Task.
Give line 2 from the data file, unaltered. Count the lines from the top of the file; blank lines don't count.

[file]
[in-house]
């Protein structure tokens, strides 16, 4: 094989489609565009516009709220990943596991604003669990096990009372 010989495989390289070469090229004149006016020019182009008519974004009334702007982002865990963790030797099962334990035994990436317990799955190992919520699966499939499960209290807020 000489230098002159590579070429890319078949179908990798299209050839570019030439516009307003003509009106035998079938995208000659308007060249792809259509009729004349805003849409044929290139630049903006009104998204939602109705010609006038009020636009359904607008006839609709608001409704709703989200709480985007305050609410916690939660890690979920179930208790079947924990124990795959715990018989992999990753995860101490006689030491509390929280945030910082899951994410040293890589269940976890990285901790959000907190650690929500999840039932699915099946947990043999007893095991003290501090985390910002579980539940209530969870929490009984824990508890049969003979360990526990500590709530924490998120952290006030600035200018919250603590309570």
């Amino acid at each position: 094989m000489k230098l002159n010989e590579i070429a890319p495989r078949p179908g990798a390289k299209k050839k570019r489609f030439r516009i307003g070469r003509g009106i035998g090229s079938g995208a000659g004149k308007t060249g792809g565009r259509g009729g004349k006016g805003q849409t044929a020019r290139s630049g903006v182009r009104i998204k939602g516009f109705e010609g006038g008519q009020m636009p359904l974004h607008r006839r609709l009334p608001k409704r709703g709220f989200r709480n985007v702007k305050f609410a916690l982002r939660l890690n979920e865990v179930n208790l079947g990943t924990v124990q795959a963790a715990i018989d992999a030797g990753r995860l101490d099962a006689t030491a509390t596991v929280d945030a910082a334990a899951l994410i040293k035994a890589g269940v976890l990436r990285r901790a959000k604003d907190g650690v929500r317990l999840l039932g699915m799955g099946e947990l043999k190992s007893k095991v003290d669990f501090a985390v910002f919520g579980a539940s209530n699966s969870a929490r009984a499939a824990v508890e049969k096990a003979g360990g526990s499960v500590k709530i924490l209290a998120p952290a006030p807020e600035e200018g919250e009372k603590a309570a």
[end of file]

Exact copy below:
């Protein structure tokens, strides 16, 4: 094989489609565009516009709220990943596991604003669990096990009372 010989495989390289070469090229004149006016020019182009008519974004009334702007982002865990963790030797099962334990035994990436317990799955190992919520699966499939499960209290807020 000489230098002159590579070429890319078949179908990798299209050839570019030439516009307003003509009106035998079938995208000659308007060249792809259509009729004349805003849409044929290139630049903006009104998204939602109705010609006038009020636009359904607008006839609709608001409704709703989200709480985007305050609410916690939660890690979920179930208790079947924990124990795959715990018989992999990753995860101490006689030491509390929280945030910082899951994410040293890589269940976890990285901790959000907190650690929500999840039932699915099946947990043999007893095991003290501090985390910002579980539940209530969870929490009984824990508890049969003979360990526990500590709530924490998120952290006030600035200018919250603590309570």